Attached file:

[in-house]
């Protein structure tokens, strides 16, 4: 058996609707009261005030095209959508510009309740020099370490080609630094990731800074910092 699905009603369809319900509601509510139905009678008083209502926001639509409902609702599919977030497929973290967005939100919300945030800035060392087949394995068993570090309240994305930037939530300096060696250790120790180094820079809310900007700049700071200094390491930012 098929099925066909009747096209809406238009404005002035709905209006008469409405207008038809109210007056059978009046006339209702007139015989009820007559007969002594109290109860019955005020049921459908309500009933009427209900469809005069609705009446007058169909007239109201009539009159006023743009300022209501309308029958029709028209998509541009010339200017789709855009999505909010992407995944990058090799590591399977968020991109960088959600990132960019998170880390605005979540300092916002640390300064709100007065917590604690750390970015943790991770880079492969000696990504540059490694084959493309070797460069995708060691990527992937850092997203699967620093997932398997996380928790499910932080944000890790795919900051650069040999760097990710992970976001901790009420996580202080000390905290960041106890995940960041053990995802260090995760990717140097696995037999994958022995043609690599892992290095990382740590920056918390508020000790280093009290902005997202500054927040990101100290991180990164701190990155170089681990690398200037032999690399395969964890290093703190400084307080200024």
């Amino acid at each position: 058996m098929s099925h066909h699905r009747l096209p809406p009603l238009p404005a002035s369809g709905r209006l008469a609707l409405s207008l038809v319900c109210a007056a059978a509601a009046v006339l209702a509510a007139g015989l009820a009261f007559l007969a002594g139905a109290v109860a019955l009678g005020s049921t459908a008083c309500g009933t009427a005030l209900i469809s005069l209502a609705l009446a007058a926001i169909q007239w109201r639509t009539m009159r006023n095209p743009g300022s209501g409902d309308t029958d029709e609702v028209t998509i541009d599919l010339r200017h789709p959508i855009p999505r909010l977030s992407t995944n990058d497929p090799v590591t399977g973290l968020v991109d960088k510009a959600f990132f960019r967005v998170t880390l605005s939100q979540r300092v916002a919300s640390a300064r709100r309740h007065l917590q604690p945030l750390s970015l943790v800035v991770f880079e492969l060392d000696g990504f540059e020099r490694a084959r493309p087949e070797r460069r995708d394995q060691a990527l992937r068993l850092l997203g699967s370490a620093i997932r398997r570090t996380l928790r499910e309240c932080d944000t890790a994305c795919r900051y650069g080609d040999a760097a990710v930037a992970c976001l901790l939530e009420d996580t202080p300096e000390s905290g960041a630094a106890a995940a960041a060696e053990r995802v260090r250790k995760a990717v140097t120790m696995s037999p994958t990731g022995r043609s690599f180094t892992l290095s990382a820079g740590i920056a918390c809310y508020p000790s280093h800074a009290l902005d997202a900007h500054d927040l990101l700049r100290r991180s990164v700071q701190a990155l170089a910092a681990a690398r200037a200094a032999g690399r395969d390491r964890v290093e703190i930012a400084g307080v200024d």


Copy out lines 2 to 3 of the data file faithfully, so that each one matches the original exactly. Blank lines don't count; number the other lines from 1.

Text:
């Protein structure tokens, strides 16, 4: 058996609707009261005030095209959508510009309740020099370490080609630094990731800074910092 699905009603369809319900509601509510139905009678008083209502926001639509409902609702599919977030497929973290967005939100919300945030800035060392087949394995068993570090309240994305930037939530300096060696250790120790180094820079809310900007700049700071200094390491930012 098929099925066909009747096209809406238009404005002035709905209006008469409405207008038809109210007056059978009046006339209702007139015989009820007559007969002594109290109860019955005020049921459908309500009933009427209900469809005069609705009446007058169909007239109201009539009159006023743009300022209501309308029958029709028209998509541009010339200017789709855009999505909010992407995944990058090799590591399977968020991109960088959600990132960019998170880390605005979540300092916002640390300064709100007065917590604690750390970015943790991770880079492969000696990504540059490694084959493309070797460069995708060691990527992937850092997203699967620093997932398997996380928790499910932080944000890790795919900051650069040999760097990710992970976001901790009420996580202080000390905290960041106890995940960041053990995802260090995760990717140097696995037999994958022995043609690599892992290095990382740590920056918390508020000790280093009290902005997202500054927040990101100290991180990164701190990155170089681990690398200037032999690399395969964890290093703190400084307080200024």
């Amino acid at each position: 058996m098929s099925h066909h699905r009747l096209p809406p009603l238009p404005a002035s369809g709905r209006l008469a609707l409405s207008l038809v319900c109210a007056a059978a509601a009046v006339l209702a509510a007139g015989l009820a009261f007559l007969a002594g139905a109290v109860a019955l009678g005020s049921t459908a008083c309500g009933t009427a005030l209900i469809s005069l209502a609705l009446a007058a926001i169909q007239w109201r639509t009539m009159r006023n095209p743009g300022s209501g409902d309308t029958d029709e609702v028209t998509i541009d599919l010339r200017h789709p959508i855009p999505r909010l977030s992407t995944n990058d497929p090799v590591t399977g973290l968020v991109d960088k510009a959600f990132f960019r967005v998170t880390l605005s939100q979540r300092v916002a919300s640390a300064r709100r309740h007065l917590q604690p945030l750390s970015l943790v800035v991770f880079e492969l060392d000696g990504f540059e020099r490694a084959r493309p087949e070797r460069r995708d394995q060691a990527l992937r068993l850092l997203g699967s370490a620093i997932r398997r570090t996380l928790r499910e309240c932080d944000t890790a994305c795919r900051y650069g080609d040999a760097a990710v930037a992970c976001l901790l939530e009420d996580t202080p300096e000390s905290g960041a630094a106890a995940a960041a060696e053990r995802v260090r250790k995760a990717v140097t120790m696995s037999p994958t990731g022995r043609s690599f180094t892992l290095s990382a820079g740590i920056a918390c809310y508020p000790s280093h800074a009290l902005d997202a900007h500054d927040l990101l700049r100290r991180s990164v700071q701190a990155l170089a910092a681990a690398r200037a200094a032999g690399r395969d390491r964890v290093e703190i930012a400084g307080v200024d």